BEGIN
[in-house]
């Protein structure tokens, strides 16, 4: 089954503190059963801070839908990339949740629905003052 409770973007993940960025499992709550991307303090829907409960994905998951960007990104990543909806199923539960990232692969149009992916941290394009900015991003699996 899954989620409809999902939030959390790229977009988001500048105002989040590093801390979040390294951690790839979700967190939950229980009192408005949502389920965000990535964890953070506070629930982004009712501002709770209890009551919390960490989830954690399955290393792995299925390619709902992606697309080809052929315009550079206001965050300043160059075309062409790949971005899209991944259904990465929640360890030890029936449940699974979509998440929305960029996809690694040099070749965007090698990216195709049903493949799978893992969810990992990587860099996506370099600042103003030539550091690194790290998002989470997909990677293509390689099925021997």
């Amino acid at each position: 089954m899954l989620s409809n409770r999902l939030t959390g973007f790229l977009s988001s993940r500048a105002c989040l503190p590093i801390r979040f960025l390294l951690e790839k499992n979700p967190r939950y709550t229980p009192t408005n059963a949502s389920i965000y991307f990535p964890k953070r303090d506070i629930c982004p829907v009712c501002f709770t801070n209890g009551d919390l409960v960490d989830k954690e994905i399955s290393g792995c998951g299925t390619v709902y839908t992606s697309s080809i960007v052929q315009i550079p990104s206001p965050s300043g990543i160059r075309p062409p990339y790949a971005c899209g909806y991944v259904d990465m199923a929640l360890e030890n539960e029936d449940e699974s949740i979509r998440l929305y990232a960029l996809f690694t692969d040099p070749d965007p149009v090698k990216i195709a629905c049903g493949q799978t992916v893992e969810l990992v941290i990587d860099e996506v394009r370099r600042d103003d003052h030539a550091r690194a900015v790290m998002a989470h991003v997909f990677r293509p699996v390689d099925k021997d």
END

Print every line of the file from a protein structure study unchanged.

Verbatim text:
[in-house]
């Protein structure tokens, strides 16, 4: 089954503190059963801070839908990339949740629905003052 409770973007993940960025499992709550991307303090829907409960994905998951960007990104990543909806199923539960990232692969149009992916941290394009900015991003699996 899954989620409809999902939030959390790229977009988001500048105002989040590093801390979040390294951690790839979700967190939950229980009192408005949502389920965000990535964890953070506070629930982004009712501002709770209890009551919390960490989830954690399955290393792995299925390619709902992606697309080809052929315009550079206001965050300043160059075309062409790949971005899209991944259904990465929640360890030890029936449940699974979509998440929305960029996809690694040099070749965007090698990216195709049903493949799978893992969810990992990587860099996506370099600042103003030539550091690194790290998002989470997909990677293509390689099925021997």
């Amino acid at each position: 089954m899954l989620s409809n409770r999902l939030t959390g973007f790229l977009s988001s993940r500048a105002c989040l503190p590093i801390r979040f960025l390294l951690e790839k499992n979700p967190r939950y709550t229980p009192t408005n059963a949502s389920i965000y991307f990535p964890k953070r303090d506070i629930c982004p829907v009712c501002f709770t801070n209890g009551d919390l409960v960490d989830k954690e994905i399955s290393g792995c998951g299925t390619v709902y839908t992606s697309s080809i960007v052929q315009i550079p990104s206001p965050s300043g990543i160059r075309p062409p990339y790949a971005c899209g909806y991944v259904d990465m199923a929640l360890e030890n539960e029936d449940e699974s949740i979509r998440l929305y990232a960029l996809f690694t692969d040099p070749d965007p149009v090698k990216i195709a629905c049903g493949q799978t992916v893992e969810l990992v941290i990587d860099e996506v394009r370099r600042d103003d003052h030539a550091r690194a900015v790290m998002a989470h991003v997909f990677r293509p699996v390689d099925k021997d």